Was Kissinger being devious?

    Haldeman knew that "Reston's story implied that he had spoken to Kissinger." So Haldeman did some checking. And guess what? Kissinger had conversed with Reston. Haldeman later wrote: " I confronted Henry: 'You told us you didn't give Reston an interview but in fact you did talk to him,' and he said, 'Yes, but that was only on the telephone.'"

    The many-sided Kissinger was not an easy man to penetrate. CBS executive Frank Shakespeare said: "Henry Kissinger can meet with six different people, smart as hell, learned, knowledgeable, experienced, of very different views, and meet with them back to back, and persuade all six of them that the real Henry Kissinger is just where they are."

    It is no wonder that President Nixon harbored doubts about Kissinger. But these doubts never led anywhere. Despite all the evidence of Kissinger's many-sidedness, Nixon never saw Kissinger as dangerous. About this, Machiavelli once wrote:

Men in general judge by their eyes rather than by their hands; because everyone is in a position to watch, few are in a position to come in close touch with you. Everyone sees what you appear to be, few experience what you really are. And those few dare not gainsay the many....

    Consider the way Kissinger talked to Nixon, as opposed to Reston: I'm a hawk, Mr. President. I'm for smashing Ellsberg. I'm for bombing the North. I'm for playing one communist country against another communist country. Notice how Le Duc Tho grates on my nerves. Listen to my anti-communist outbursts. Listen to me, Mr. President. It's time to sign a treaty with the Soviets. It's time to sign a cease-fire agreement with the North Vietnamese. It's time to bolster Red China. Don't miss this opportunity Mr. President. Don't be a weakling.

    And Haldeman, after serving time in jail, wrote:

We knew Henry as the 'hawk of hawks' in the Oval office. But in the evenings, a magical transformation took place. Touching glasses at a party with his liberal friends, the belligerent Kissinger would suddenly become a dove -- according to the reports that reached Nixon.

    Henry was fooling people. But what was Henry's game? Was it ambition, power, patriotism? Haldeman relates the following curious story about Kissinger:

    I'd get out of the President's office almost every day around one o'clock and have lunch with Higby in my office. About that time, Henry would drop in to find out what was happening.... But he also tried to read everything of interest on my desk. He would take a ten-minute 'Great Circle' route around the office as he was talking, meanwhile reading everything he could on the desk and conference table. We used to have fun with him because we knew what he was doing. We'd deliberately place letters or documents that looked very interesting in an exposed area. Then, when Henry got there, Hibgy would take his lunch tray and set it on top of the paper, as if by accident, just as Henry started to read it. So Henry would move around, and we'd always stay one step ahead of him in covering things up. And everyone kept a straight face.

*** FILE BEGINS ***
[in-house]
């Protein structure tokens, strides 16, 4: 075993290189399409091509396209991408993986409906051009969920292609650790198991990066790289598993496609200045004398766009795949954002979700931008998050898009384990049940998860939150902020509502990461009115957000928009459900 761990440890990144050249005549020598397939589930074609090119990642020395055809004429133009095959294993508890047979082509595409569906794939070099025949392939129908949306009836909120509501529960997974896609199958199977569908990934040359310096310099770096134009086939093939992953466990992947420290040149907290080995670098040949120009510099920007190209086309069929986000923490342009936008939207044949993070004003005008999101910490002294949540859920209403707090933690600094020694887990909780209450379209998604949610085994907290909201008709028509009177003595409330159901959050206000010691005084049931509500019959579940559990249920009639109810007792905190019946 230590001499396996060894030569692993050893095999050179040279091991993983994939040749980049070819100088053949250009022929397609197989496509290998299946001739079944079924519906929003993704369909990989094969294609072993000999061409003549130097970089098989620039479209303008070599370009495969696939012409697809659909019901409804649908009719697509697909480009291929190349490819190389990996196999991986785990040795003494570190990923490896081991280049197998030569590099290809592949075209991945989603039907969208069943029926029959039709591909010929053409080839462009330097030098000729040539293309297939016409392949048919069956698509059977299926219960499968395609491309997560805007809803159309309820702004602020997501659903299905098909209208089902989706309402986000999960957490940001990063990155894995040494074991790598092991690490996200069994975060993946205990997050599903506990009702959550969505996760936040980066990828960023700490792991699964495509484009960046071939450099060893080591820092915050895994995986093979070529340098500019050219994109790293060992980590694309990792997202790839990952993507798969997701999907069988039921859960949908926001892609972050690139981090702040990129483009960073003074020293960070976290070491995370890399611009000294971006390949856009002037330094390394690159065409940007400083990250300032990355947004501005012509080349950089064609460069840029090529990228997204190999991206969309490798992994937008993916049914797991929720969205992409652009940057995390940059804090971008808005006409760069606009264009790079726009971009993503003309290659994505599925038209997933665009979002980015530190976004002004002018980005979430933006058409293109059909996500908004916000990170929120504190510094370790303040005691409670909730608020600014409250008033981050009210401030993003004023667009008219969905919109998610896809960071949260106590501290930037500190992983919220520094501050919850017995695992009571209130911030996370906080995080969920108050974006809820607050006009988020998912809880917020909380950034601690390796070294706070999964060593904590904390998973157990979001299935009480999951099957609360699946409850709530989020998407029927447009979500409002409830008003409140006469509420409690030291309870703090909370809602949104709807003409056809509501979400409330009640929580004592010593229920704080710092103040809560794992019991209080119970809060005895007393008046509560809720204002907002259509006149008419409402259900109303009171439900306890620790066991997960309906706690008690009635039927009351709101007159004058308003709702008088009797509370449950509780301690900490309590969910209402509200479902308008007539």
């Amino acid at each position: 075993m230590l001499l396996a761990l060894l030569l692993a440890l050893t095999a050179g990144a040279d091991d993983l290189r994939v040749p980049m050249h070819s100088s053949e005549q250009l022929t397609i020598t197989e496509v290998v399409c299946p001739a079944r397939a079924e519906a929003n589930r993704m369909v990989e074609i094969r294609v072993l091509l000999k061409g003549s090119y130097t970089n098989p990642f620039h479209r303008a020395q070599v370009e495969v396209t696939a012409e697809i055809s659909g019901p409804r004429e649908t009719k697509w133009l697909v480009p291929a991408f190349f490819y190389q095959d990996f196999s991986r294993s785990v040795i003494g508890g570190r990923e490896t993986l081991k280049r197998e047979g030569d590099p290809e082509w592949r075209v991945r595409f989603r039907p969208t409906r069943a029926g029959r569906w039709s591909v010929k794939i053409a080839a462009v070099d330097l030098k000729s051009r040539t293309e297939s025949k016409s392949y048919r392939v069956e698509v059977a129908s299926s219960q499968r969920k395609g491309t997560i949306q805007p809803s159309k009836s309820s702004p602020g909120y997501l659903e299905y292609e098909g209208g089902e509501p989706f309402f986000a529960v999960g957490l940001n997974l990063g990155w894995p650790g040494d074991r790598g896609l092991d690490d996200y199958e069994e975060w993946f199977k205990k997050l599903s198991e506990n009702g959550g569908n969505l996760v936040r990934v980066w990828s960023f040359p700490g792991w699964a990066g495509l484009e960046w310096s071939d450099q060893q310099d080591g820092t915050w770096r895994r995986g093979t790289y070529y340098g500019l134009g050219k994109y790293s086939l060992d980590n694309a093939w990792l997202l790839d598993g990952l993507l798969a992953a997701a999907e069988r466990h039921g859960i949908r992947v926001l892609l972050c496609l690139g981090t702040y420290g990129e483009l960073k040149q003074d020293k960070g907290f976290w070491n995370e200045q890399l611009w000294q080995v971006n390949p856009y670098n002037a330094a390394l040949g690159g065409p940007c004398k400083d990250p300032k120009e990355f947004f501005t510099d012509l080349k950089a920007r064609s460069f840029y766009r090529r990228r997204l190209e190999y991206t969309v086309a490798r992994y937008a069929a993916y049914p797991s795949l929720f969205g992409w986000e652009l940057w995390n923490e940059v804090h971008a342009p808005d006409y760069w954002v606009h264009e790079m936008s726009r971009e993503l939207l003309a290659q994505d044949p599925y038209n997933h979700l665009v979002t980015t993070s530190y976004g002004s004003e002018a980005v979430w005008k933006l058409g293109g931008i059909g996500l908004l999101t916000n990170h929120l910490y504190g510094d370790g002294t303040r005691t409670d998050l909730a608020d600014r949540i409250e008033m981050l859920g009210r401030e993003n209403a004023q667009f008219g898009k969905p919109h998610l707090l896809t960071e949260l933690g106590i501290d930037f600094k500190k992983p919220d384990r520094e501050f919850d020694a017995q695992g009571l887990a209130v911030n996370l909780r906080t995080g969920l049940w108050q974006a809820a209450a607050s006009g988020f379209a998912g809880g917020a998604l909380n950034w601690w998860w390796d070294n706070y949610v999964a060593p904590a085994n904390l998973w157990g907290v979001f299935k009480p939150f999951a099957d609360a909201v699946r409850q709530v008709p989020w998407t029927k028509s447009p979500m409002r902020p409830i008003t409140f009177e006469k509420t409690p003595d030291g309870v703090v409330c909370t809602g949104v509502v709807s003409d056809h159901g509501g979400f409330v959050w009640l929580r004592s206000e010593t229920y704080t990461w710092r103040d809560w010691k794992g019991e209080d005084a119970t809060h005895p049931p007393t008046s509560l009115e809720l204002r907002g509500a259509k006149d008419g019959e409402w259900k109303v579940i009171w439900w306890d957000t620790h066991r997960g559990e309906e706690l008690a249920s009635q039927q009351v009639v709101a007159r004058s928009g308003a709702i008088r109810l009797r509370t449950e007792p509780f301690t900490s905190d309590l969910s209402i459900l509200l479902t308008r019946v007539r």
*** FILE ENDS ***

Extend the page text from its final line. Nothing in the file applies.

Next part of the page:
From this we can see that Kissinger had a greedy appetite for interesting documents. But there is nothing unusual about this. After all, Kissinger used to work for U.S. Army intelligence -- which was brought out during a Kissinger press conference held on August 14, 1975.

    Reporter: Mr. Secretary, we received a report that a Colonel General Michael Goleniewski, who was a Polish Army intelligence officer ... had identified a list of KGB and GRU agents and officers who have since been arrested, tried and convicted. The General ... also identified you, Mr. Kissinger, as having worked for a Soviet intelligence network -- code named ODRA -- headquartered in West Germany during World War II, at the same time you were a U.S. Army counter-interrogator and instructor in a military intelligence school.... Is this true? And, if not, how do you explain your name being on General Goleniewski's list?

    Kissinger: I don't know who Colonel Goleniewski is, but I think he should be given the Pulitzer Prize for fiction.

    Is it possible that Henry Kissinger had never heard of Goleniewski? -- a man responsible for exposing so many Communist spies; a man who has been talked about and gossiped about in the highest circles? But Kissinger said he had not heard of him. And even though Kissinger arranges the President's daily intelligence briefing, there is nothing further to add.

    Goleniewski? Who is that?